Naval Air: The Melting Deck Plates Muddle

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November 19, 2009: Earlier this year, the U.S. Navy discovered that the heat from the MV-22's gas turbine engines, which blow their exhaust right on to the deck of the LHD while waiting to take off, caused high enough temperatures to the steel under the deck plates, to possibly warp the understructure. This was already a known potential problem with the new F-35B vertical takeoff jet fighter. So now the navy has two hot new aircraft that require an innovative solution to the melting deck problem. The navy also discovered that the exhaust heat problem varied in intensity between different classes of helicopter carriers (each with a different deck design.)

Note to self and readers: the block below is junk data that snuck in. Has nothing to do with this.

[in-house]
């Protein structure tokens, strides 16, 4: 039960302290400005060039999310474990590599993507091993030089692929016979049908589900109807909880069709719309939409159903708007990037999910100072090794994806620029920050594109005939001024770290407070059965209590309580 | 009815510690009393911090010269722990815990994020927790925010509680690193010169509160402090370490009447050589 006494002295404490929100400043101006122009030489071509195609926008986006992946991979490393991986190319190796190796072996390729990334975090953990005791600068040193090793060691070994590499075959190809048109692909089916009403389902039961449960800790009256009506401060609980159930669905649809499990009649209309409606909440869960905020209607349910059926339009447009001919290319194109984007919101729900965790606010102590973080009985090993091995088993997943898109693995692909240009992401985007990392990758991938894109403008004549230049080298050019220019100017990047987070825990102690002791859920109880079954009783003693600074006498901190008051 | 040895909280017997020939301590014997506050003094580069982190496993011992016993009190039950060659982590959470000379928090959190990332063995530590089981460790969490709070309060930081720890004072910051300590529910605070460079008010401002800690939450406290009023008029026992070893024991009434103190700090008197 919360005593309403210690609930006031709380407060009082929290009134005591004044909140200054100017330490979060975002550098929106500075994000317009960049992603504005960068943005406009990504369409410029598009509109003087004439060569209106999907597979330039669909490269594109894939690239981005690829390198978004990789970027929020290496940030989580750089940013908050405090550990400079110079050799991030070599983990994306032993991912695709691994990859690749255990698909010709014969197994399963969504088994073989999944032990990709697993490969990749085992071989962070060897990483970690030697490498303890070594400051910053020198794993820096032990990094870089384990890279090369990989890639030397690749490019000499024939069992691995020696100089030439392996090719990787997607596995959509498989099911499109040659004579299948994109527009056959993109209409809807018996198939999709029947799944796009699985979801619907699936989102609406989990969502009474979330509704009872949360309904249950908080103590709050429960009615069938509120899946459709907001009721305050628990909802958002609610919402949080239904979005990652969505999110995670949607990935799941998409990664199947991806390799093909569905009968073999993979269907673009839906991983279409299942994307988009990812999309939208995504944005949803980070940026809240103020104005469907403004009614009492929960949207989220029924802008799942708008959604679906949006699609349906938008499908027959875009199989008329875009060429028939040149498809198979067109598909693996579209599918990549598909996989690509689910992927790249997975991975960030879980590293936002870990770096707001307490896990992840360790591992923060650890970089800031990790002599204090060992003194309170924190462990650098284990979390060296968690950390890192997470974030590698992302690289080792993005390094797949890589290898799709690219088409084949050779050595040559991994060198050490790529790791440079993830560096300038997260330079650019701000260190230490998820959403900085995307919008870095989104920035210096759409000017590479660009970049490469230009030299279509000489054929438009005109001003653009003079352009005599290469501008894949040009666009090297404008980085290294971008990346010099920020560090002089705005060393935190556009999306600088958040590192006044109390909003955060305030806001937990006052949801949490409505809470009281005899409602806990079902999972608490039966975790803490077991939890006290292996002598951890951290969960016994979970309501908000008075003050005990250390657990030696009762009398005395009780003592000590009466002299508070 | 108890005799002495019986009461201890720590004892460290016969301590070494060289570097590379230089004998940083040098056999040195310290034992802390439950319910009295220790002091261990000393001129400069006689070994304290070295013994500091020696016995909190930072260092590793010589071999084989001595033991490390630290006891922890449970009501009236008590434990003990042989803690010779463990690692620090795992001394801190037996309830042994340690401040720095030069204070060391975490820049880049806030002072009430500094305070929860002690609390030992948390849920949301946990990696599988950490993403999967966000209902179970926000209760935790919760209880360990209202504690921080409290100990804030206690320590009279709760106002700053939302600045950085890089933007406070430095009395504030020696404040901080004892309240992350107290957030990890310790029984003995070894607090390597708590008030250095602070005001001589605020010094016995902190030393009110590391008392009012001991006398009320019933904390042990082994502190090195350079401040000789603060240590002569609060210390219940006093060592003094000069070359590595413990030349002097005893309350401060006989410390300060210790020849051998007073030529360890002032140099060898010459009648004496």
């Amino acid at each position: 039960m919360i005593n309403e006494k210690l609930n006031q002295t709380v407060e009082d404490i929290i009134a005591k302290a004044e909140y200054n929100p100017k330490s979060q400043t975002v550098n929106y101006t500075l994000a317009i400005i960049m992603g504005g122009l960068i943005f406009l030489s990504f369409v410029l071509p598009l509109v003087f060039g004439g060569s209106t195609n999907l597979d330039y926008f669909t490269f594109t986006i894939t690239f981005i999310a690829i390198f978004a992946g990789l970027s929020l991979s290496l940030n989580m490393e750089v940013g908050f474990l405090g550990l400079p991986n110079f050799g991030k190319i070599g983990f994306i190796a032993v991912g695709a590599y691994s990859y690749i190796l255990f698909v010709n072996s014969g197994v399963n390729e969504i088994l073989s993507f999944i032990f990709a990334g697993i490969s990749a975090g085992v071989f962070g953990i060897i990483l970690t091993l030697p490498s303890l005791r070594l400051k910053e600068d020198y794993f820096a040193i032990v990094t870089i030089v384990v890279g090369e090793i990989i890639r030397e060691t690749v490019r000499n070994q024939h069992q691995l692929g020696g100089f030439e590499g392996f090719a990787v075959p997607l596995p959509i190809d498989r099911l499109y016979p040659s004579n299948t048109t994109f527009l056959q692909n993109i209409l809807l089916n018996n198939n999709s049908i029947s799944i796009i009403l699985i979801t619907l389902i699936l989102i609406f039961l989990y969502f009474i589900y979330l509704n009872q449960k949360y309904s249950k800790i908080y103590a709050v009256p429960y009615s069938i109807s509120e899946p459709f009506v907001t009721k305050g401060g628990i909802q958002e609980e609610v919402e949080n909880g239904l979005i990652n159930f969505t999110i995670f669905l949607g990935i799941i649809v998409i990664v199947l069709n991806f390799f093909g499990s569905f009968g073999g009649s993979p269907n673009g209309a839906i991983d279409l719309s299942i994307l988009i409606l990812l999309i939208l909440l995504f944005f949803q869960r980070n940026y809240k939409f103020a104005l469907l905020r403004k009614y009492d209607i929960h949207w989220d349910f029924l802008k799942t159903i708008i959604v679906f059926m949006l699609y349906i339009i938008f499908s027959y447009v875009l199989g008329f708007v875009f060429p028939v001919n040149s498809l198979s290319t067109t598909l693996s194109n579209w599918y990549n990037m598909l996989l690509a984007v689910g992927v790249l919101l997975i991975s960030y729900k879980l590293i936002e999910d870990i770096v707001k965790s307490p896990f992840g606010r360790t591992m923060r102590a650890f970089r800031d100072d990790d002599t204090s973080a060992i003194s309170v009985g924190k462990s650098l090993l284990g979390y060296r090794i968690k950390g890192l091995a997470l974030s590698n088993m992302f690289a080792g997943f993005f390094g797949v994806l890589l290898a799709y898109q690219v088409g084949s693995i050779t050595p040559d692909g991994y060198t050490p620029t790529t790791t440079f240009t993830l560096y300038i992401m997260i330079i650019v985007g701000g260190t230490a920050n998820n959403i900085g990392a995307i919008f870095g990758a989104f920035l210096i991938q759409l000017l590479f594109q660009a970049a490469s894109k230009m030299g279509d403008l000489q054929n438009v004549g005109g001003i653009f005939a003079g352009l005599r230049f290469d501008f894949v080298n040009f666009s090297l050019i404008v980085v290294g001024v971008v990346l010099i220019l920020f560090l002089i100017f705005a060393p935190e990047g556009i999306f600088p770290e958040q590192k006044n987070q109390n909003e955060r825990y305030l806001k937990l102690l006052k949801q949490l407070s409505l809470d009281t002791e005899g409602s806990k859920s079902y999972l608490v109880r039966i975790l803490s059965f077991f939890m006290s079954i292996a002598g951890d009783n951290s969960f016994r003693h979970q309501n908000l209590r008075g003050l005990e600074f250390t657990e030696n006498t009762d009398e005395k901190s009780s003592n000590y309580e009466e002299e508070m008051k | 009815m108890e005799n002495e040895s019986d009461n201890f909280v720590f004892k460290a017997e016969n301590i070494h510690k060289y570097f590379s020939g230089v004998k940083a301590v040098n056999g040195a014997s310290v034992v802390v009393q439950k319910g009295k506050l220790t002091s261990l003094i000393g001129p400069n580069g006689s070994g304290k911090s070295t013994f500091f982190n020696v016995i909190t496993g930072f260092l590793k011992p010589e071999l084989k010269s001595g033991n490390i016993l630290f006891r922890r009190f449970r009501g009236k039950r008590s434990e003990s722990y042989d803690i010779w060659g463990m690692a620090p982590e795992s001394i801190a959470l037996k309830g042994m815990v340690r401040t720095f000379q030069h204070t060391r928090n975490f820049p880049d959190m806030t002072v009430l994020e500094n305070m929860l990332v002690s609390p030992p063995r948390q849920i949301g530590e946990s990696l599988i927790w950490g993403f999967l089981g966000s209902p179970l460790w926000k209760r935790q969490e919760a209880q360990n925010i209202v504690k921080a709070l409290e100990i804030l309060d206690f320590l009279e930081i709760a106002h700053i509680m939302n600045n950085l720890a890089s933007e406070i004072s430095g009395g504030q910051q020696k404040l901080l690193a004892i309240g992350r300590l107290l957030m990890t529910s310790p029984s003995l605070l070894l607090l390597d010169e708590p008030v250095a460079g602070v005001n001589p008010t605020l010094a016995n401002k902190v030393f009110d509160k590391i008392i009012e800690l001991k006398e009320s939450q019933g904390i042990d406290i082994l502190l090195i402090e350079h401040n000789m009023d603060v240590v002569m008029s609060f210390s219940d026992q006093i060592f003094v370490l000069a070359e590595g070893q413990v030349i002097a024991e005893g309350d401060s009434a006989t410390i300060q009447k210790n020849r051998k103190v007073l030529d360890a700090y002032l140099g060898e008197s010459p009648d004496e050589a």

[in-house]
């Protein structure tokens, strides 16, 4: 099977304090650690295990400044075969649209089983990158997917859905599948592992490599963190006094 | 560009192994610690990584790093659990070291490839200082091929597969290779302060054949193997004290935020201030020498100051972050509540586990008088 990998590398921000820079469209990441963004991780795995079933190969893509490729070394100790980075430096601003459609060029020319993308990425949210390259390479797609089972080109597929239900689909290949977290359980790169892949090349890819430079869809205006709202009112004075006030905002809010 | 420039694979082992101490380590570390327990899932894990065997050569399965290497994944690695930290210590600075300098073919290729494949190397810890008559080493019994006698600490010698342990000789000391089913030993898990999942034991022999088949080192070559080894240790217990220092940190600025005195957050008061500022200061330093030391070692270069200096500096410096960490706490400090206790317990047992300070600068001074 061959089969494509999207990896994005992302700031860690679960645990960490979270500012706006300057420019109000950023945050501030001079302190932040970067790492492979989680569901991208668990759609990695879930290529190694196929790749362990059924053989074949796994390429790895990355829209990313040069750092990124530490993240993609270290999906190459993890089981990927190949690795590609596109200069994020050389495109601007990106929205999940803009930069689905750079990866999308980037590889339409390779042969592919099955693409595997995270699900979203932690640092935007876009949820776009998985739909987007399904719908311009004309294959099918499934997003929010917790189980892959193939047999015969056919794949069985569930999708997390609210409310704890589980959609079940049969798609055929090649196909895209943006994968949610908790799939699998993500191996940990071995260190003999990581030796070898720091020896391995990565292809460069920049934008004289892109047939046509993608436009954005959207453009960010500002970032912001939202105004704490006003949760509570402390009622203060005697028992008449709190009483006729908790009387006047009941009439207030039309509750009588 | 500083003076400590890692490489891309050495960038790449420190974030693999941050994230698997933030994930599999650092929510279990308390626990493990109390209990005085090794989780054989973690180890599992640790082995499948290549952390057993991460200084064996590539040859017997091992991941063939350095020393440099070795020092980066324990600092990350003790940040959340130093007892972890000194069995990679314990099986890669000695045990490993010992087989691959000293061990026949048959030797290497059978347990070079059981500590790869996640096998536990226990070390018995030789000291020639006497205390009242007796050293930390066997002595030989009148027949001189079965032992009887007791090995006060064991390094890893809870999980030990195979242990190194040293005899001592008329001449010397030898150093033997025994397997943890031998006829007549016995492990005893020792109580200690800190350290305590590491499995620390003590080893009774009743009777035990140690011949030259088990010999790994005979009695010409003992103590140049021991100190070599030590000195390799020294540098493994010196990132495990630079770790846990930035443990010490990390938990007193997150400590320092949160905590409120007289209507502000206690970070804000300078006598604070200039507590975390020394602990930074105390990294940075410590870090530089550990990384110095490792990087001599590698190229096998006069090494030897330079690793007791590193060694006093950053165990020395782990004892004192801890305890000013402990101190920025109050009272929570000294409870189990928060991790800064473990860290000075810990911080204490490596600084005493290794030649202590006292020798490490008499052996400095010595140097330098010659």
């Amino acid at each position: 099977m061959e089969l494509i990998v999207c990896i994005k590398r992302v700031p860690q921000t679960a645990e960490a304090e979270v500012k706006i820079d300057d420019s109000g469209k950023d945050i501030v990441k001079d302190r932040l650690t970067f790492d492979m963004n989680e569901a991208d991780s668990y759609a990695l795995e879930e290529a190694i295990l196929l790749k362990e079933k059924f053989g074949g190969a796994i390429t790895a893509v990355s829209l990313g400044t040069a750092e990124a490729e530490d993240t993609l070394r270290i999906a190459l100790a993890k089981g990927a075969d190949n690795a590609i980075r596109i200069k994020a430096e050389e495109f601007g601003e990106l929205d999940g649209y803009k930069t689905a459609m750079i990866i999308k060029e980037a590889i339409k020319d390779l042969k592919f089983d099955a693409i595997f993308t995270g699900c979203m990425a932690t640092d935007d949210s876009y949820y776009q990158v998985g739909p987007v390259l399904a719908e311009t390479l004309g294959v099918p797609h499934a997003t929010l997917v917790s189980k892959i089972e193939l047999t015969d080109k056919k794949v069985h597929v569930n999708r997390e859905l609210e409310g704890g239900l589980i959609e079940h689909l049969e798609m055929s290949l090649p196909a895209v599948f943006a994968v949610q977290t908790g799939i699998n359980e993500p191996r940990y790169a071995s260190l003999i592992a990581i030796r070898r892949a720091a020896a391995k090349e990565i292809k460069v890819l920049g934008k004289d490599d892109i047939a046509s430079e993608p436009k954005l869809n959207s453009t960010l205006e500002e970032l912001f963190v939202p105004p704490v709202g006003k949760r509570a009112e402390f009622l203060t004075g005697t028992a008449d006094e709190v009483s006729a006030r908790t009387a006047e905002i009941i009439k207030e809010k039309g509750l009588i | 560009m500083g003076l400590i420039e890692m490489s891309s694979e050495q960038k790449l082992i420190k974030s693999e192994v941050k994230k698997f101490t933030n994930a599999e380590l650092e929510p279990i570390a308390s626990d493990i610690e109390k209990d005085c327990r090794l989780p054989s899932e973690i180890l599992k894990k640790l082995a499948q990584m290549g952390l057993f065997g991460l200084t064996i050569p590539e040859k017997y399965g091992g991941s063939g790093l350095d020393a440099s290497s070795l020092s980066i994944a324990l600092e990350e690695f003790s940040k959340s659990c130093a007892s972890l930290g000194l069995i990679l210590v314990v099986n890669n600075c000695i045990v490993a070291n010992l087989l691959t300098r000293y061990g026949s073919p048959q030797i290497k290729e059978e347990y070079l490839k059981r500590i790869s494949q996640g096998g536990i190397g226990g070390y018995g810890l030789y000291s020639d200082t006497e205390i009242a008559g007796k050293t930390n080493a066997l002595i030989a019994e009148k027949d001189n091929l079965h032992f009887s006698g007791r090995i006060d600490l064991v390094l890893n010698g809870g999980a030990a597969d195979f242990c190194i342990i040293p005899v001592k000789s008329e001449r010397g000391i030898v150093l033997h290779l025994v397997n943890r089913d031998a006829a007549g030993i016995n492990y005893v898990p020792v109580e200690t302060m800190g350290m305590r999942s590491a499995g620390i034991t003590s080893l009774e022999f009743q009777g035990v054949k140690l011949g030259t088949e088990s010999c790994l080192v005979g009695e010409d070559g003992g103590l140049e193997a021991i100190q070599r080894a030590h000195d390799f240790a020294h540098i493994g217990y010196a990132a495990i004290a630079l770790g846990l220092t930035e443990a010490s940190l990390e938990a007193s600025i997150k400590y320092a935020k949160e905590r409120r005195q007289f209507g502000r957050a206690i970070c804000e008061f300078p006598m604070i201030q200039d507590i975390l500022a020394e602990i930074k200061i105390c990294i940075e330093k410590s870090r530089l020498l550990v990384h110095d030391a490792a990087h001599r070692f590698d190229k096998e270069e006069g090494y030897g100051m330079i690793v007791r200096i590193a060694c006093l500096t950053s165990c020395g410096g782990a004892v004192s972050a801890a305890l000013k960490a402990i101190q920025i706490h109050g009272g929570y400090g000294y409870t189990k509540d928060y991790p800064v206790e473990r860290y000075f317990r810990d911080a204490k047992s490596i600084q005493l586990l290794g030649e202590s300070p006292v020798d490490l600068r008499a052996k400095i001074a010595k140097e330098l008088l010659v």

The navy is looking for a solution that will not require extensive modification of current carrier decks. This includes a lot of decks, both the eleven large carriers, and the ten smaller LHAs and LHDs. This is shaping up as another multi-billion dollar "oops" moment, as the melting deck problem was never brought up during the long development of either aircraft. Previously, the Harrier was the only aircraft to put serious amounts of heat on the carrier deck, but not enough to do damage. But when you compare the Harrier engine with those on the V-22 and F-35B, you can easily see that there is a lot more heat coming out of the two more recent aircraft. Someone should have done the math before it became a real problem.

 

 


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